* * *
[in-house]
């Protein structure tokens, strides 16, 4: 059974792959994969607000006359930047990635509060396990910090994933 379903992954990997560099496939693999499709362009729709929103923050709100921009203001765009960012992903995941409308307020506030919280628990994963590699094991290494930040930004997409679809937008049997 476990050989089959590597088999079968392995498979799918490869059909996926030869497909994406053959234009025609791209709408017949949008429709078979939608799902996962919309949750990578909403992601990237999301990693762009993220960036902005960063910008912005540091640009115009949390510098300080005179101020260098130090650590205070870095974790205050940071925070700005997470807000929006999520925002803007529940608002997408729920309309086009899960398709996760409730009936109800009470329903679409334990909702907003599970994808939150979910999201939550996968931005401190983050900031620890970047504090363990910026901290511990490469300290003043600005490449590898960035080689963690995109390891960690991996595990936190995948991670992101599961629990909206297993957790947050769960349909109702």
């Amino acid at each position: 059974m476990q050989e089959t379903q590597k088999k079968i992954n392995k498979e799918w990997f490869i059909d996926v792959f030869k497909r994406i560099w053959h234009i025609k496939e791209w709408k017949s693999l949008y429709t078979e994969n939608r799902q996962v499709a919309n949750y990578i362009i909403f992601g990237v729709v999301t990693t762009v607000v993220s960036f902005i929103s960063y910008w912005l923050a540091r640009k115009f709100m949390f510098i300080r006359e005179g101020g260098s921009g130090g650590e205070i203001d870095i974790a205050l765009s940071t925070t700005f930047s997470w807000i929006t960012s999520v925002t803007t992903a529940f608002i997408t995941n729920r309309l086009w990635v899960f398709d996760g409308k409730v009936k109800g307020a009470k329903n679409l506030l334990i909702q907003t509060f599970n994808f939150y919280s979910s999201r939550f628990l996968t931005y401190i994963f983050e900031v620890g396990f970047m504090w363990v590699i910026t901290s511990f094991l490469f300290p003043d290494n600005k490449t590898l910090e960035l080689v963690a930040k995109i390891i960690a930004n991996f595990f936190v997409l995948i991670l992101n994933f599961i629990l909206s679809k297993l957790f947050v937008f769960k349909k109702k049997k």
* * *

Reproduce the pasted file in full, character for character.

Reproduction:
[in-house]
């Protein structure tokens, strides 16, 4: 059974792959994969607000006359930047990635509060396990910090994933 379903992954990997560099496939693999499709362009729709929103923050709100921009203001765009960012992903995941409308307020506030919280628990994963590699094991290494930040930004997409679809937008049997 476990050989089959590597088999079968392995498979799918490869059909996926030869497909994406053959234009025609791209709408017949949008429709078979939608799902996962919309949750990578909403992601990237999301990693762009993220960036902005960063910008912005540091640009115009949390510098300080005179101020260098130090650590205070870095974790205050940071925070700005997470807000929006999520925002803007529940608002997408729920309309086009899960398709996760409730009936109800009470329903679409334990909702907003599970994808939150979910999201939550996968931005401190983050900031620890970047504090363990910026901290511990490469300290003043600005490449590898960035080689963690995109390891960690991996595990936190995948991670992101599961629990909206297993957790947050769960349909109702």
């Amino acid at each position: 059974m476990q050989e089959t379903q590597k088999k079968i992954n392995k498979e799918w990997f490869i059909d996926v792959f030869k497909r994406i560099w053959h234009i025609k496939e791209w709408k017949s693999l949008y429709t078979e994969n939608r799902q996962v499709a919309n949750y990578i362009i909403f992601g990237v729709v999301t990693t762009v607000v993220s960036f902005i929103s960063y910008w912005l923050a540091r640009k115009f709100m949390f510098i300080r006359e005179g101020g260098s921009g130090g650590e205070i203001d870095i974790a205050l765009s940071t925070t700005f930047s997470w807000i929006t960012s999520v925002t803007t992903a529940f608002i997408t995941n729920r309309l086009w990635v899960f398709d996760g409308k409730v009936k109800g307020a009470k329903n679409l506030l334990i909702q907003t509060f599970n994808f939150y919280s979910s999201r939550f628990l996968t931005y401190i994963f983050e900031v620890g396990f970047m504090w363990v590699i910026t901290s511990f094991l490469f300290p003043d290494n600005k490449t590898l910090e960035l080689v963690a930040k995109i390891i960690a930004n991996f595990f936190v997409l995948i991670l992101n994933f599961i629990l909206s679809k297993l957790f947050v937008f769960k349909k109702k049997k």